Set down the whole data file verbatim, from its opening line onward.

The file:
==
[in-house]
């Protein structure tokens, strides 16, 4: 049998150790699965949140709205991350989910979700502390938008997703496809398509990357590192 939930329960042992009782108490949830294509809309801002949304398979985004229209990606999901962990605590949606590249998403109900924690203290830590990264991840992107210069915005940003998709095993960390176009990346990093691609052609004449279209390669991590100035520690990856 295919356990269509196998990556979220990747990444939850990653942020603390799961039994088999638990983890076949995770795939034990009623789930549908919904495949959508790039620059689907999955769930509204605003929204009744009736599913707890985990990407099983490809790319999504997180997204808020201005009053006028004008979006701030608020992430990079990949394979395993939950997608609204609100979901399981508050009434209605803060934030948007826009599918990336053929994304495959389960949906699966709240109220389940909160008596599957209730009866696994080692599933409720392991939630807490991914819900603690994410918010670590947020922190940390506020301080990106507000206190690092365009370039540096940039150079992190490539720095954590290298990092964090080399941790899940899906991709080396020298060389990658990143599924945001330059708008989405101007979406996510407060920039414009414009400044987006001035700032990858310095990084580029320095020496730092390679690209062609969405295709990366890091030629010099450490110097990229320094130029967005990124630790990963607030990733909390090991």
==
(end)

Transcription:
[in-house]
């Protein structure tokens, strides 16, 4: 049998150790699965949140709205991350989910979700502390938008997703496809398509990357590192 939930329960042992009782108490949830294509809309801002949304398979985004229209990606999901962990605590949606590249998403109900924690203290830590990264991840992107210069915005940003998709095993960390176009990346990093691609052609004449279209390669991590100035520690990856 295919356990269509196998990556979220990747990444939850990653942020603390799961039994088999638990983890076949995770795939034990009623789930549908919904495949959508790039620059689907999955769930509204605003929204009744009736599913707890985990990407099983490809790319999504997180997204808020201005009053006028004008979006701030608020992430990079990949394979395993939950997608609204609100979901399981508050009434209605803060934030948007826009599918990336053929994304495959389960949906699966709240109220389940909160008596599957209730009866696994080692599933409720392991939630807490991914819900603690994410918010670590947020922190940390506020301080990106507000206190690092365009370039540096940039150079992190490539720095954590290298990092964090080399941790899940899906991709080396020298060389990658990143599924945001330059708008989405101007979406996510407060920039414009414009400044987006001035700032990858310095990084580029320095020496730092390679690209062609969405295709990366890091030629010099450490110097990229320094130029967005990124630790990963607030990733909390090991």